districts were authorized to accommodate, or to preside in, these surrogate
Again, it required considerable rationalization to justify
Article III judges presiding in divisions of a territorial court, and to the
best of my knowledge, there has never been a definitive judicial statement on
the subject. However, it follows that if the court is territorial, and cannot be
cloaked with Article III character, the Article III judge steps out of Article
III character when and if he presides in a territorial court. In a manner of
speaking, it is extra-judicial duty beyond the outer limits of Article III
judicial authority and immunity.
The Hatter decision goes to original,
not functional capacity, so it is of no value in determining if a judge is
functioning as an Article III judge in any given setting.
This is where
two elements must be considered: First, the "United States
District Court" is
a territorial court (Balzac v. Puerto Rico (1922)), where the "District Court of
the United States" is the first-level Article III court of the United States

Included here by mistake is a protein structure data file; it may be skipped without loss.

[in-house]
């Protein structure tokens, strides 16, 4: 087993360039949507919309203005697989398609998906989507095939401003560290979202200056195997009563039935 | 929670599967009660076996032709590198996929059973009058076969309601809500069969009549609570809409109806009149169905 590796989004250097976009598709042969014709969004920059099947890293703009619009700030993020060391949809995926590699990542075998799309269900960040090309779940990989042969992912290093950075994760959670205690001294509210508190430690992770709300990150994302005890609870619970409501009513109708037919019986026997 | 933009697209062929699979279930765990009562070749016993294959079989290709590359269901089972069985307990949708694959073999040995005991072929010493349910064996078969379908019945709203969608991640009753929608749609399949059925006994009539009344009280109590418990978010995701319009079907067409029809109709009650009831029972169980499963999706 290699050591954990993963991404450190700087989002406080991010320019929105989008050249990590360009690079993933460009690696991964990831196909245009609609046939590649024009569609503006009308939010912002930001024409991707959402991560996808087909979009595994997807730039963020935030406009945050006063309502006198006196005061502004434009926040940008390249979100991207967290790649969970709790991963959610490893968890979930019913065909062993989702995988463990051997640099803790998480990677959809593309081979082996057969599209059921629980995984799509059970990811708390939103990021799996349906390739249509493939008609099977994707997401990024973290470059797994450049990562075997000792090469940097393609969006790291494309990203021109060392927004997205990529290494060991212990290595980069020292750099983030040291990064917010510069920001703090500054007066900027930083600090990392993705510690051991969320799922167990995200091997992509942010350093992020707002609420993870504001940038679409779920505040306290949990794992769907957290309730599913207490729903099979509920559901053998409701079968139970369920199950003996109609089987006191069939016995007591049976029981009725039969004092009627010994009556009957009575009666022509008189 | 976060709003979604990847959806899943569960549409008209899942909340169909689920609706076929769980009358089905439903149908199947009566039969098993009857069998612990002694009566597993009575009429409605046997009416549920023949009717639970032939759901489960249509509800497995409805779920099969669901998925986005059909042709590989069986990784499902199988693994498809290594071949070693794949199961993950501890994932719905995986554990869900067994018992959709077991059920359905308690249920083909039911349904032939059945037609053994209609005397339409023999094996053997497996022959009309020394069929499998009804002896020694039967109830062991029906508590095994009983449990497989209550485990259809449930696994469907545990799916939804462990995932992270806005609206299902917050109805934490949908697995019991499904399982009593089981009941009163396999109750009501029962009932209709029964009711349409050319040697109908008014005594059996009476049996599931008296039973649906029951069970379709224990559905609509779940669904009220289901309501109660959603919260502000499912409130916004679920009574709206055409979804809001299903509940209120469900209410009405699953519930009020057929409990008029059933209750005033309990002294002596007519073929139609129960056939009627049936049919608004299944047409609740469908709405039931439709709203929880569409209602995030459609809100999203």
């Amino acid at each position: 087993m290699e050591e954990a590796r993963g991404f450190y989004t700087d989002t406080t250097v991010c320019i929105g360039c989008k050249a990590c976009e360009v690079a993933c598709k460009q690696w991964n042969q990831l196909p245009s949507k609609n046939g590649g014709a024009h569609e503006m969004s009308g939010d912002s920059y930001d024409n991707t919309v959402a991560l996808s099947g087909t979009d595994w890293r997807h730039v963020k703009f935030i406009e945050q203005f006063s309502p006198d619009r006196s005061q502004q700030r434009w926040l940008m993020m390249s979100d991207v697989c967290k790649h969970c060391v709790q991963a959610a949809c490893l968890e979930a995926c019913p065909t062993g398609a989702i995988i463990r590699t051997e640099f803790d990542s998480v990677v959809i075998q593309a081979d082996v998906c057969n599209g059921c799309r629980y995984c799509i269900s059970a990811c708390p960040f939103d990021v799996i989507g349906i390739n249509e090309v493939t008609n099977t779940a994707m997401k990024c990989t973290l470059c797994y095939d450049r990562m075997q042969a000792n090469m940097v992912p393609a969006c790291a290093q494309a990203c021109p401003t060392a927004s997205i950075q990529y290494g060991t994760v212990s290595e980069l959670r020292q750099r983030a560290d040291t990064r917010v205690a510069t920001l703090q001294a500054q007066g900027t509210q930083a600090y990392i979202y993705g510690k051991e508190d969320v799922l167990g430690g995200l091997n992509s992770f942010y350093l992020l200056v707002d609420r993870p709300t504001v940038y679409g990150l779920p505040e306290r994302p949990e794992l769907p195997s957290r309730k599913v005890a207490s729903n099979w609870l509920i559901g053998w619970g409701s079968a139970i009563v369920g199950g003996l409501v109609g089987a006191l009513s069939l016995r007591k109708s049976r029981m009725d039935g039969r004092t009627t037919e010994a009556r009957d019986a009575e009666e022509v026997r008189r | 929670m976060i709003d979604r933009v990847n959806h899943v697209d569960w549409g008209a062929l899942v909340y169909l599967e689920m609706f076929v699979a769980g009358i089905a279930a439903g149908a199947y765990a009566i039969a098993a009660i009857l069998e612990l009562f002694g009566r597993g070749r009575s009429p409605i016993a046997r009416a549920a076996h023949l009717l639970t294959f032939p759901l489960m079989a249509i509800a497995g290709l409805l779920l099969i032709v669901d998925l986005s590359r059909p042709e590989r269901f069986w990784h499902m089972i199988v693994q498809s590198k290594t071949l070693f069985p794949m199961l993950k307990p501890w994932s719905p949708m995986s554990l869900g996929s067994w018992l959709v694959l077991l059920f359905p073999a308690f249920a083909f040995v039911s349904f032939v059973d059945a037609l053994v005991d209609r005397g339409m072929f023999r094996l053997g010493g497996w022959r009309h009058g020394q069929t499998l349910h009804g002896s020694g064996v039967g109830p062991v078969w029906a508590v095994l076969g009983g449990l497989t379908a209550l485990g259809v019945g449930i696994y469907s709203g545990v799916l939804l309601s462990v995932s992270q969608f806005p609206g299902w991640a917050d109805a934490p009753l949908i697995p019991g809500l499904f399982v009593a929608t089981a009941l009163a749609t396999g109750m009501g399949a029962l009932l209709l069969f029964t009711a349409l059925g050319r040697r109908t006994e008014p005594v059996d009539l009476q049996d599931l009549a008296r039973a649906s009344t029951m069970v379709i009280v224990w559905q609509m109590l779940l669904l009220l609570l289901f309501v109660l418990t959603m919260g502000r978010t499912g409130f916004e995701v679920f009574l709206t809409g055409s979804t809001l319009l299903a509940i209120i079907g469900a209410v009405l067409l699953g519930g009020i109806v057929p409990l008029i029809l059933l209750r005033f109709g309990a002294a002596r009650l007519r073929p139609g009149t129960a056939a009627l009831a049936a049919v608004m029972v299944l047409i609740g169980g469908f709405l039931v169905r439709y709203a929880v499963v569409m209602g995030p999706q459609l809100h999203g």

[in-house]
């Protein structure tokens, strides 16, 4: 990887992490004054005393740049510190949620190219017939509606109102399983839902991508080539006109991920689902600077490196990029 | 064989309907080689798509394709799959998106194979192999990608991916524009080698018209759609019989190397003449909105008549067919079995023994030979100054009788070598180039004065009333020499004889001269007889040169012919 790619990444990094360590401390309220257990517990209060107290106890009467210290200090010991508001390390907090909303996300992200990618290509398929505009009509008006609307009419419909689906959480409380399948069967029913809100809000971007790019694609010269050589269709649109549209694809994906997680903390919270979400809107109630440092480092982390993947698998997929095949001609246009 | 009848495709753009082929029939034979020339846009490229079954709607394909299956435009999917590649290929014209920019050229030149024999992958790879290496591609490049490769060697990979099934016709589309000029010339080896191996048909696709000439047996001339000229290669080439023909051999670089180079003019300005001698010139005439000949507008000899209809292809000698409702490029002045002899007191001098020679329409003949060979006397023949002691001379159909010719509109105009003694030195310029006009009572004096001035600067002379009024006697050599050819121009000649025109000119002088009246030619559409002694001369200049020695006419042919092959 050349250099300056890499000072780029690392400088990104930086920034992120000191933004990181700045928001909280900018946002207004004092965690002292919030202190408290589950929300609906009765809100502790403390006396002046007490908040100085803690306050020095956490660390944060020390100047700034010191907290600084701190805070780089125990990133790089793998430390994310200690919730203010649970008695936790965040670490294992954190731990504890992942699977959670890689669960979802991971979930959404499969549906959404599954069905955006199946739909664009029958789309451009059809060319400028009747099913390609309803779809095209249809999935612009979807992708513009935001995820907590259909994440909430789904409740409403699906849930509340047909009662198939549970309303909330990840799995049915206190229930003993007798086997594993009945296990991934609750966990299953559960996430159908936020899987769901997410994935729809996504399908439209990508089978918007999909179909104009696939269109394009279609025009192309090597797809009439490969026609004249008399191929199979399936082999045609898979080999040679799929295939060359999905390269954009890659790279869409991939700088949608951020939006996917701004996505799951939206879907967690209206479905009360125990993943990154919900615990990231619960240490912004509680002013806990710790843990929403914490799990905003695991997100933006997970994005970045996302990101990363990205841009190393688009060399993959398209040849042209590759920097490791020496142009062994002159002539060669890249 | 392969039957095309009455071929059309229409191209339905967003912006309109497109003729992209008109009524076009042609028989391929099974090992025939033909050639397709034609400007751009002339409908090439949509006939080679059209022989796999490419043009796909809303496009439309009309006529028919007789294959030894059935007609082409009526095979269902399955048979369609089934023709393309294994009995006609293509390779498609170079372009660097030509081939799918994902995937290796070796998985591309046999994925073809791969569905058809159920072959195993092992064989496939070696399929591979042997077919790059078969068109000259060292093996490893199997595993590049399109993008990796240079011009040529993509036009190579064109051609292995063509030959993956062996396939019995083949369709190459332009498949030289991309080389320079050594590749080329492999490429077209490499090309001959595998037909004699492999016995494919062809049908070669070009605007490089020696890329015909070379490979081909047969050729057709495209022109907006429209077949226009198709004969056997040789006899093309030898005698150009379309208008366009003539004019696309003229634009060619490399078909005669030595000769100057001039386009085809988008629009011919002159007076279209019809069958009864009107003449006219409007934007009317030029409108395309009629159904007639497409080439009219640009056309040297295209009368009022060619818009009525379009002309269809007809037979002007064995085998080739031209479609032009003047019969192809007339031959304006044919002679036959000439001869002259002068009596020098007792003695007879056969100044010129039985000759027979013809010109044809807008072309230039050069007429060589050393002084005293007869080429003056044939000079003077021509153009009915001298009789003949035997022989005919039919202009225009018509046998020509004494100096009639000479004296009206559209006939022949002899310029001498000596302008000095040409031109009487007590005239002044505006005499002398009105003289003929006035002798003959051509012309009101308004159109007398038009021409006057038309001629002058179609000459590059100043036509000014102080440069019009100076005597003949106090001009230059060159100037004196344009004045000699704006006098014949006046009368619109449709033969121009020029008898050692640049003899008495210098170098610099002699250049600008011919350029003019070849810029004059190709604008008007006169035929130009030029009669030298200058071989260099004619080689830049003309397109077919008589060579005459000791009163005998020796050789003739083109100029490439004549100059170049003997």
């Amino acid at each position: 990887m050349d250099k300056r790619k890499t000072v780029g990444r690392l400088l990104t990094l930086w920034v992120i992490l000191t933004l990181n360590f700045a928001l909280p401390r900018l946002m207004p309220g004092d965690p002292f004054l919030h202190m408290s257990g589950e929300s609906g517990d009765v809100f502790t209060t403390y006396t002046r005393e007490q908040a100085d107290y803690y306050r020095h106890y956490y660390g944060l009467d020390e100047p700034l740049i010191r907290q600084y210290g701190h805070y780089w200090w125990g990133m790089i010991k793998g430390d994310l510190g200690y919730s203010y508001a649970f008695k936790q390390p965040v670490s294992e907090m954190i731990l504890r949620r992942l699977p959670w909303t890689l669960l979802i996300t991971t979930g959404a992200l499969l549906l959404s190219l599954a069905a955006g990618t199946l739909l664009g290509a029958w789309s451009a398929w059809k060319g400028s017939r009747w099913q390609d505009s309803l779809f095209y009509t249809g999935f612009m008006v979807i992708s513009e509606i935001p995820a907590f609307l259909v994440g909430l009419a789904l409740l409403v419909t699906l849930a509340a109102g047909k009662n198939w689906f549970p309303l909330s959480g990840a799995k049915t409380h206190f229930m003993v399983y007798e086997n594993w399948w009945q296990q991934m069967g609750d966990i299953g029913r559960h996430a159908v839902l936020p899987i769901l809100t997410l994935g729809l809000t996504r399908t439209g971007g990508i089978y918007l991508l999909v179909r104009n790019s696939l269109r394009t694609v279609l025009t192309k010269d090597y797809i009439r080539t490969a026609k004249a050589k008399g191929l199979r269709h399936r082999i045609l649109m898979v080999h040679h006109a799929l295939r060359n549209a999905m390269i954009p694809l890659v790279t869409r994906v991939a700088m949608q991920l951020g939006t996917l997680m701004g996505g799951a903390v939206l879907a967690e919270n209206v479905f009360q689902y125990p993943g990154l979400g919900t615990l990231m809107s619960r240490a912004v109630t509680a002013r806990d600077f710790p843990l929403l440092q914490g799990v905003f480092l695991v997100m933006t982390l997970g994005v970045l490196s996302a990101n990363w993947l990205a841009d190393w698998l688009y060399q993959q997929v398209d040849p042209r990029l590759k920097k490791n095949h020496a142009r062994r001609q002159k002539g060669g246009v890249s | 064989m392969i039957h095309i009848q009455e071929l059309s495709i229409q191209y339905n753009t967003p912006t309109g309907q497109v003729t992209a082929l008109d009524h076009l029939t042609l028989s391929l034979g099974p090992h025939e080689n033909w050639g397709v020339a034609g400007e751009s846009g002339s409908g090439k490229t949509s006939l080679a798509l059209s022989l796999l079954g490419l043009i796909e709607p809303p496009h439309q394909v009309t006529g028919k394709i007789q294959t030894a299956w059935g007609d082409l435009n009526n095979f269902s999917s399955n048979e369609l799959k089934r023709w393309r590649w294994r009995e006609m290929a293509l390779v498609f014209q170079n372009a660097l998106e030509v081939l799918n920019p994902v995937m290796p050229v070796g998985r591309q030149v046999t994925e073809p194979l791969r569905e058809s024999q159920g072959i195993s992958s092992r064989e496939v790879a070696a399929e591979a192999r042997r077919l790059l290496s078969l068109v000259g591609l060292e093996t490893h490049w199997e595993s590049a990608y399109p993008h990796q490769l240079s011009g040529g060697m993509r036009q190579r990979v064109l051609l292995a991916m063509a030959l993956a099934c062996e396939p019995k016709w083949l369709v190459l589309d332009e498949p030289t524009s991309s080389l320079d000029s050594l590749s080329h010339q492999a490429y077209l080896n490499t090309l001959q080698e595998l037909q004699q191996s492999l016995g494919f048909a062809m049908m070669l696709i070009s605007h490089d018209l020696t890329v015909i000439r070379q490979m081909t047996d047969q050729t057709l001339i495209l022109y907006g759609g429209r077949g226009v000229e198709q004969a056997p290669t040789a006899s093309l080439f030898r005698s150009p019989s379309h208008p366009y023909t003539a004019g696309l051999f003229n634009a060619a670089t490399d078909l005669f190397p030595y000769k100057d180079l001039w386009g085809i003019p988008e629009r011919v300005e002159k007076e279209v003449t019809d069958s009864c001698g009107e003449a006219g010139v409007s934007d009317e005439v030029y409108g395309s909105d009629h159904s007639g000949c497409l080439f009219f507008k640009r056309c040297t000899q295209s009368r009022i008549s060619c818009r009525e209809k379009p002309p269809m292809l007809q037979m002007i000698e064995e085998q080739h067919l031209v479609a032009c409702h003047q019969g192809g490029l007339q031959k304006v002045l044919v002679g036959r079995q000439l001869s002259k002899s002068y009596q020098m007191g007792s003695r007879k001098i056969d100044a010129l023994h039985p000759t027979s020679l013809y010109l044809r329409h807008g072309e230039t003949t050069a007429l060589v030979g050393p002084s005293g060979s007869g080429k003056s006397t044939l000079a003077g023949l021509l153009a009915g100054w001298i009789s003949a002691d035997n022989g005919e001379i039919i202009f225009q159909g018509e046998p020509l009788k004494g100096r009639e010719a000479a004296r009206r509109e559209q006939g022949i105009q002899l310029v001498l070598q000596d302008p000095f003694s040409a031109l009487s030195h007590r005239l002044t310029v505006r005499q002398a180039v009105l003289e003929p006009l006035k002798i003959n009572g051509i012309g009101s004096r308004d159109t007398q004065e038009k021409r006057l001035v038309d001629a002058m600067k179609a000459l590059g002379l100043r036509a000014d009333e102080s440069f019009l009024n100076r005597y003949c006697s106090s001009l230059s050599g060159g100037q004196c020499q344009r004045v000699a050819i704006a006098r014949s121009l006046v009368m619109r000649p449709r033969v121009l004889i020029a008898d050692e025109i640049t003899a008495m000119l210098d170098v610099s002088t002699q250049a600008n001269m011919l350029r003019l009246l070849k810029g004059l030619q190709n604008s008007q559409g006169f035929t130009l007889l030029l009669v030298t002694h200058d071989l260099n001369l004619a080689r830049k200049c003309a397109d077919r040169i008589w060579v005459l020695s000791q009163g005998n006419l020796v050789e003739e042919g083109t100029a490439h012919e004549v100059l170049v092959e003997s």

(Mookini v. United States (1938)). Second, the "United States" is the proper
principal of interest in courts of the United States other than territorial
courts, where the "United States of America, ss, President of the United States"
is the principal of interest in insular possession territorial courts (see
judicial provisions for Puerto Rico & the Virgin Islands in Title 48 of the
United States Code). The "United States of America" first appeared as a
principal of interest via 1918 legislation (see notes following the current 18
U.S.C. § 1001).
Finally, the "United States of America" currently
identified as principal in Federal civil and criminal prosecution is a political
coalition or compact of insular possessions of the United States. Distinction
between the two court systems can be verified by comparing 26 U.S.C. §§ 7323
& 7402, with the "United States" named as principal of interest in § 7402,
as is the case for 18 U.S.C. § 3121.
Our two factors, then, are (1) the
territorial court (actually, a private court), and (2) a foreign
Analogously, a major league baseball umpire might occasionally
Babe Ruth League ball game. Where the baseball commissioner
penalize a professional player for kicking dirt or spitting on an
umpire, he would probably be amused if one of his umpires complained about a
14-year-old boy tromping on his toes. In other words, if an Article III judge
presides in a territorial court, Article III affords him no privilege or
protection as his presence does not clothe the territorial court with an Article
III character. When the game is played in an unauthorized ballpark, and the
players aren't part of the designated league, the commissioner of baseball
cannot discipline the players or protect his umpires.